I know the journey seems so long.
You feel you’re walking on your own.
But there has never been a step
Where you’ve walked out all alone.
Troubled soul don’t lose your heart,
Cause joy and peace he brings.
And the beauty that’s in store,
Outweighs the hurt of life’s sting.
There will be a day with no more tears, no more pain, and no more fears.
There will be a day when the burdens of this place, will be no more,
We’ll see Jesus face to face.
But until that day, we’ll hold on to you always.
— Jeremy Camp, “There Will Be a Day”
But he gives us more grace. That is why Scripture says: “God opposes the proud but gives grace to the humble.” – James 4:6
It seems like I have always worked, from walking neighborhoods door-to-door after grade school selling donuts, to roller-skating as a Sonic carhop, to re-writing a cattle-breeder’s guide, to teaching school, to publishing newspapers, to two decades in management at AT&T, to the current borderline-starvation plan as a freelance writer. Work. It’s what we do as people.
God worked. He created the heavens and the earth, and in Genesis, it says His work was “very good.” Adam and Eve worked. They tended the garden before the Fall and then worked a bit harder on the outside afterward, so I guess we can’t blame “work” on “the fall,” Noah worked hard building the Ark. Moses worked like crazy and, more than once, probably thought “and this is the thanks I get?”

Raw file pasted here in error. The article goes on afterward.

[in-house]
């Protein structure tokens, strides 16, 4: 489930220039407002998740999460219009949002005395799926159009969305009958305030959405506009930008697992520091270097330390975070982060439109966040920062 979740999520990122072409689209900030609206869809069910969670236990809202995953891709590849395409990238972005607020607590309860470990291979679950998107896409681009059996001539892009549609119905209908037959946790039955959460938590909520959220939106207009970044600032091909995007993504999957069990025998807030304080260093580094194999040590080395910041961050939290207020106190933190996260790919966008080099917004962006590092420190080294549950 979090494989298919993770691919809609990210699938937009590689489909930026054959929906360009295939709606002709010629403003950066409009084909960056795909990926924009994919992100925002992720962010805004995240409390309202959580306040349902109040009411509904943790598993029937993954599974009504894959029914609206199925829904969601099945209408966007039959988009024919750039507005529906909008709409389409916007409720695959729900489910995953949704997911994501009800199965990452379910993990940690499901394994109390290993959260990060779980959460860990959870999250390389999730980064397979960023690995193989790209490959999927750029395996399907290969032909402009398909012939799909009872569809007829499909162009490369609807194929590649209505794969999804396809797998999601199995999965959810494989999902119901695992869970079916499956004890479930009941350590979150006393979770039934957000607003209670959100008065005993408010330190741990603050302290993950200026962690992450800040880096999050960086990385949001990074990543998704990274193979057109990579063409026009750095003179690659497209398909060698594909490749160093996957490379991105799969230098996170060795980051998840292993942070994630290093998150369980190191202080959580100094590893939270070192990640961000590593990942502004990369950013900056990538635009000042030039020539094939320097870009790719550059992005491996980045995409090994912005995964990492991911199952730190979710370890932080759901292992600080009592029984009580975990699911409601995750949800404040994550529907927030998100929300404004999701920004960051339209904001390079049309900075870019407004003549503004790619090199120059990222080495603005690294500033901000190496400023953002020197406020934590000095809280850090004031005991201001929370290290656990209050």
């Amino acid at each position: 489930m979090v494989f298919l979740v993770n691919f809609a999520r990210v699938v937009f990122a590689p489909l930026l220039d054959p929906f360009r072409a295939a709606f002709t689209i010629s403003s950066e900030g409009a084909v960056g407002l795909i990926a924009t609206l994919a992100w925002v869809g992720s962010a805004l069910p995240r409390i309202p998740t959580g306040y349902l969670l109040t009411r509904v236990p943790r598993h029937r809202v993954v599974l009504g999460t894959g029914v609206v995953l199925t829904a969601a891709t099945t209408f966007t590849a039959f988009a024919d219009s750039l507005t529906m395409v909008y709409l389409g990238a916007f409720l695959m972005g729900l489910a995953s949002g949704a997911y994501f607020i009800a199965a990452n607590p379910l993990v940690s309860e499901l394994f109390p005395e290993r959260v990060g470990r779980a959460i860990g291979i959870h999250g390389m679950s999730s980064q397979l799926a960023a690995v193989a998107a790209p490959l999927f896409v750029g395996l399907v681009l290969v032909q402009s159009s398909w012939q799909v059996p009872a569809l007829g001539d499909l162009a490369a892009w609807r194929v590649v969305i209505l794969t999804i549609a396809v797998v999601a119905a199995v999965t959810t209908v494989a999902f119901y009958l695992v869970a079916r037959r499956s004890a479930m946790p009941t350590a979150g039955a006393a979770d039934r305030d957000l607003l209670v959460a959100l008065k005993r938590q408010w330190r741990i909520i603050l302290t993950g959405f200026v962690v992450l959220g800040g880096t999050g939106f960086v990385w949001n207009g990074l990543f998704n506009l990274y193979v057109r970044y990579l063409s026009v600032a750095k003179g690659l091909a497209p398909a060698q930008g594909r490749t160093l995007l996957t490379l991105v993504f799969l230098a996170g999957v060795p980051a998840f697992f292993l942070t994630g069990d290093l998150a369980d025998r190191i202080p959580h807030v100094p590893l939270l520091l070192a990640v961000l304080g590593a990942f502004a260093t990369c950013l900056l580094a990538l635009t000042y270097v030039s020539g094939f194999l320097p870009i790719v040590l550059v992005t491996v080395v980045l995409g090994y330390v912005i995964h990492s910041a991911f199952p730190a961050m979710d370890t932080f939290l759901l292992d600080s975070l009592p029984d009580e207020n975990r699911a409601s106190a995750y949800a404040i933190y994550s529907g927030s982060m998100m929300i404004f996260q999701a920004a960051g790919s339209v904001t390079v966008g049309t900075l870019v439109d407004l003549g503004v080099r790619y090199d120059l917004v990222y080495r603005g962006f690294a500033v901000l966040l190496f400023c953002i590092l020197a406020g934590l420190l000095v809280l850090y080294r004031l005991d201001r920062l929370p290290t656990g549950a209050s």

I’ve had a lot of jobs. I think one of my favorites will always be as the onion ring maker at the Sonic. I still have the recipe and I still make those rings at home, the old-fashioned Sonic way. I remember the backbreaking work of hauling the huge bags of onions out of the pantry, sorting them out, peeling away the outer inedible layers, slicing the onions into just the right widths and then separating each layer of the ring, dipping the rings in the coatings, stacking them in neat rows on the trays, placing the trays in the walk-in cooler . . . dozens of trays, thousands of rings. By the next morning, all would have hit the deep-fat fryer and then the waistlines of the frequent indulgers, and we’d start all over again.